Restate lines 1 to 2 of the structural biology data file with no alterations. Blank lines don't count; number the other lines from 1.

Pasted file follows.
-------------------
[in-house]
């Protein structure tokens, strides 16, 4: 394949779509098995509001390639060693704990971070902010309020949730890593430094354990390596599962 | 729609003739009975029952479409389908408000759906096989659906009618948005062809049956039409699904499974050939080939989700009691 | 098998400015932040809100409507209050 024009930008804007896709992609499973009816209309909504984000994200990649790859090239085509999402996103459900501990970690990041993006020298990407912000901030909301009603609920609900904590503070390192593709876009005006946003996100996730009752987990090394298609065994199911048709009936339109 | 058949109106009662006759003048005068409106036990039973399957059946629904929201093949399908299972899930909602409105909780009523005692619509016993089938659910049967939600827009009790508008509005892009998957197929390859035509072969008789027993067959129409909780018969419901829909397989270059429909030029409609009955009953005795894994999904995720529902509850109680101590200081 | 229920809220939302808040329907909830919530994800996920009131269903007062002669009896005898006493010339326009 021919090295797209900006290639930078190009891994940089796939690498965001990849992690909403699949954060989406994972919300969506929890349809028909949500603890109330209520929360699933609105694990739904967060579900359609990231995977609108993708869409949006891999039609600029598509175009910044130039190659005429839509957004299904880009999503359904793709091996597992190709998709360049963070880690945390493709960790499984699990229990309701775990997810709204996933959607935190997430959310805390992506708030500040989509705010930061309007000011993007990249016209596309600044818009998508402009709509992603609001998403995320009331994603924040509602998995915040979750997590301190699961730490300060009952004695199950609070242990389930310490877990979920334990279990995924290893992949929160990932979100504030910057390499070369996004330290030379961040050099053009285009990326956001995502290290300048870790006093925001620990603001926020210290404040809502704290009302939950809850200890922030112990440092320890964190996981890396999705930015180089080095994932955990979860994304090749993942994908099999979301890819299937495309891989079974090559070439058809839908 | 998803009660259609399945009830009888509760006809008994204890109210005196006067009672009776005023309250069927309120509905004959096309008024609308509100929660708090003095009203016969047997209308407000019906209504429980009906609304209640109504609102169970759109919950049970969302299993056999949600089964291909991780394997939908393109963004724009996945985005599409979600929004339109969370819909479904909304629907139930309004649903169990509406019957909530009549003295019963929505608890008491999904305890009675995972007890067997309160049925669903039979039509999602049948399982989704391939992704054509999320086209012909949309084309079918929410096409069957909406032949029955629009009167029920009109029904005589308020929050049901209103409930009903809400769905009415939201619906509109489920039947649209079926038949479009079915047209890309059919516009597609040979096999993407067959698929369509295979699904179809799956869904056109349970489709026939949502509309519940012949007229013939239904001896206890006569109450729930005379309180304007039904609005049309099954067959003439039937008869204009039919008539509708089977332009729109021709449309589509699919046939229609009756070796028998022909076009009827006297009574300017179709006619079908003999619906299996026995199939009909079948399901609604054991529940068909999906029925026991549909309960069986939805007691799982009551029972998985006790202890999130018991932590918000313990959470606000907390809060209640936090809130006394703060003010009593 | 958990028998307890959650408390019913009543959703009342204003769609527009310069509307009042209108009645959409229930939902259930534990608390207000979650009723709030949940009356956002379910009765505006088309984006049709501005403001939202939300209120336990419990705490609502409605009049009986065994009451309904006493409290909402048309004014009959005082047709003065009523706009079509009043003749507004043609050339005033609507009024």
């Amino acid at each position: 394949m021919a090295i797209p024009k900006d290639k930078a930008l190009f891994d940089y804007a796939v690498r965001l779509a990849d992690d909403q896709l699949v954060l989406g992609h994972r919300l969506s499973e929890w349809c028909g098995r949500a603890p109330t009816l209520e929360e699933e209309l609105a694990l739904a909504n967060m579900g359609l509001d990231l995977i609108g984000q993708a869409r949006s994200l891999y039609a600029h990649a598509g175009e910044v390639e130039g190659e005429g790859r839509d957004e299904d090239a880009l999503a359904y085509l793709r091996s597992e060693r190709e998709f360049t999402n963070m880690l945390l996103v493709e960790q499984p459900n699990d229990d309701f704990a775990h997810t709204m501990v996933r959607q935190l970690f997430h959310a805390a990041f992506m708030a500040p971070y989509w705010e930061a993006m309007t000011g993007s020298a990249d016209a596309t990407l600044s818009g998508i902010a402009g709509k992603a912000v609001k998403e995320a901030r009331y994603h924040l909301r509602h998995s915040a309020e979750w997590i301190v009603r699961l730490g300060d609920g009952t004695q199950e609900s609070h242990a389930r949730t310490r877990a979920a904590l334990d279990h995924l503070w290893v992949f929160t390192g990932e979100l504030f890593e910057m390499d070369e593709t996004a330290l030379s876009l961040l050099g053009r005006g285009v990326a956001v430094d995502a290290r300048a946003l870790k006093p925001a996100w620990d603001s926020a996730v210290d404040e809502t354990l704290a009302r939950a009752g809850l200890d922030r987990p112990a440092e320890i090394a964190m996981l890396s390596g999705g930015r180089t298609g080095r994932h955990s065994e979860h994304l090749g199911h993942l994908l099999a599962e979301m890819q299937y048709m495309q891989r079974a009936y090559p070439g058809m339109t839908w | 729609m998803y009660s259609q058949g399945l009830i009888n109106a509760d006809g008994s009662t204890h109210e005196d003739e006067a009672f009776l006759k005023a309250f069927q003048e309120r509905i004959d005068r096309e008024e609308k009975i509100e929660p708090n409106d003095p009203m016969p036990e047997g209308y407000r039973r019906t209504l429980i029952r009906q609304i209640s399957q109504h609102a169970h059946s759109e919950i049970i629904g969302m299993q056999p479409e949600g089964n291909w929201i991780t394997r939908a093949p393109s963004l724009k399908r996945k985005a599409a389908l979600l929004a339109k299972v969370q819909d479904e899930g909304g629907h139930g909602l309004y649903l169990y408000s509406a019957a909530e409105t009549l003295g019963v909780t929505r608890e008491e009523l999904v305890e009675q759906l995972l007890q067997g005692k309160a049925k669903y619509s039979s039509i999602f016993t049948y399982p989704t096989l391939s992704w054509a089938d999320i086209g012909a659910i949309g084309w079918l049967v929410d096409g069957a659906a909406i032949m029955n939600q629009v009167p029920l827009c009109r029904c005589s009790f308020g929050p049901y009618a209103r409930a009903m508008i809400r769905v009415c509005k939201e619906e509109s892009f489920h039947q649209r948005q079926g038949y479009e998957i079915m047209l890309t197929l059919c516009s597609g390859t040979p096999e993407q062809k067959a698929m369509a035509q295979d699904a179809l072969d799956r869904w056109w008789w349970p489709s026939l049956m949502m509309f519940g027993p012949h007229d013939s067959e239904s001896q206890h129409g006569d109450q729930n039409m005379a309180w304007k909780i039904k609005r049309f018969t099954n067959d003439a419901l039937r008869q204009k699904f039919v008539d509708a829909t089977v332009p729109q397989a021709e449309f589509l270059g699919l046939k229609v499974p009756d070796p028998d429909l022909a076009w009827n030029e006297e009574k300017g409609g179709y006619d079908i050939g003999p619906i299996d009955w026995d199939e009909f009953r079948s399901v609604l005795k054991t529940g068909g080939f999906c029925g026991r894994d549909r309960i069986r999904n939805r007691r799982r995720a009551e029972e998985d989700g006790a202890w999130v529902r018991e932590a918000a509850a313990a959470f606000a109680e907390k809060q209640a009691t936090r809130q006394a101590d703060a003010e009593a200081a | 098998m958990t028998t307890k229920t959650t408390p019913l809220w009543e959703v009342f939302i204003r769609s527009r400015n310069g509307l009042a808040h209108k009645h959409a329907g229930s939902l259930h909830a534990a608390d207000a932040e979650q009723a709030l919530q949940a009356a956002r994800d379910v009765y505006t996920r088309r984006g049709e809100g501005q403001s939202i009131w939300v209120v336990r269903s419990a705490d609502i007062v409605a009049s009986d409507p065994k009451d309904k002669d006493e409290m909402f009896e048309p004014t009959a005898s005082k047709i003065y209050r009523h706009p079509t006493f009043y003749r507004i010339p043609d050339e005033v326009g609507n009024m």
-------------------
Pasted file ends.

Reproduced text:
[in-house]
């Protein structure tokens, strides 16, 4: 394949779509098995509001390639060693704990971070902010309020949730890593430094354990390596599962 | 729609003739009975029952479409389908408000759906096989659906009618948005062809049956039409699904499974050939080939989700009691 | 098998400015932040809100409507209050 024009930008804007896709992609499973009816209309909504984000994200990649790859090239085509999402996103459900501990970690990041993006020298990407912000901030909301009603609920609900904590503070390192593709876009005006946003996100996730009752987990090394298609065994199911048709009936339109 | 058949109106009662006759003048005068409106036990039973399957059946629904929201093949399908299972899930909602409105909780009523005692619509016993089938659910049967939600827009009790508008509005892009998957197929390859035509072969008789027993067959129409909780018969419901829909397989270059429909030029409609009955009953005795894994999904995720529902509850109680101590200081 | 229920809220939302808040329907909830919530994800996920009131269903007062002669009896005898006493010339326009 021919090295797209900006290639930078190009891994940089796939690498965001990849992690909403699949954060989406994972919300969506929890349809028909949500603890109330209520929360699933609105694990739904967060579900359609990231995977609108993708869409949006891999039609600029598509175009910044130039190659005429839509957004299904880009999503359904793709091996597992190709998709360049963070880690945390493709960790499984699990229990309701775990997810709204996933959607935190997430959310805390992506708030500040989509705010930061309007000011993007990249016209596309600044818009998508402009709509992603609001998403995320009331994603924040509602998995915040979750997590301190699961730490300060009952004695199950609070242990389930310490877990979920334990279990995924290893992949929160990932979100504030910057390499070369996004330290030379961040050099053009285009990326956001995502290290300048870790006093925001620990603001926020210290404040809502704290009302939950809850200890922030112990440092320890964190996981890396999705930015180089080095994932955990979860994304090749993942994908099999979301890819299937495309891989079974090559070439058809839908 | 998803009660259609399945009830009888509760006809008994204890109210005196006067009672009776005023309250069927309120509905004959096309008024609308509100929660708090003095009203016969047997209308407000019906209504429980009906609304209640109504609102169970759109919950049970969302299993056999949600089964291909991780394997939908393109963004724009996945985005599409979600929004339109969370819909479904909304629907139930309004649903169990509406019957909530009549003295019963929505608890008491999904305890009675995972007890067997309160049925669903039979039509999602049948399982989704391939992704054509999320086209012909949309084309079918929410096409069957909406032949029955629009009167029920009109029904005589308020929050049901209103409930009903809400769905009415939201619906509109489920039947649209079926038949479009079915047209890309059919516009597609040979096999993407067959698929369509295979699904179809799956869904056109349970489709026939949502509309519940012949007229013939239904001896206890006569109450729930005379309180304007039904609005049309099954067959003439039937008869204009039919008539509708089977332009729109021709449309589509699919046939229609009756070796028998022909076009009827006297009574300017179709006619079908003999619906299996026995199939009909079948399901609604054991529940068909999906029925026991549909309960069986939805007691799982009551029972998985006790202890999130018991932590918000313990959470606000907390809060209640936090809130006394703060003010009593 | 958990028998307890959650408390019913009543959703009342204003769609527009310069509307009042209108009645959409229930939902259930534990608390207000979650009723709030949940009356956002379910009765505006088309984006049709501005403001939202939300209120336990419990705490609502409605009049009986065994009451309904006493409290909402048309004014009959005082047709003065009523706009079509009043003749507004043609050339005033609507009024």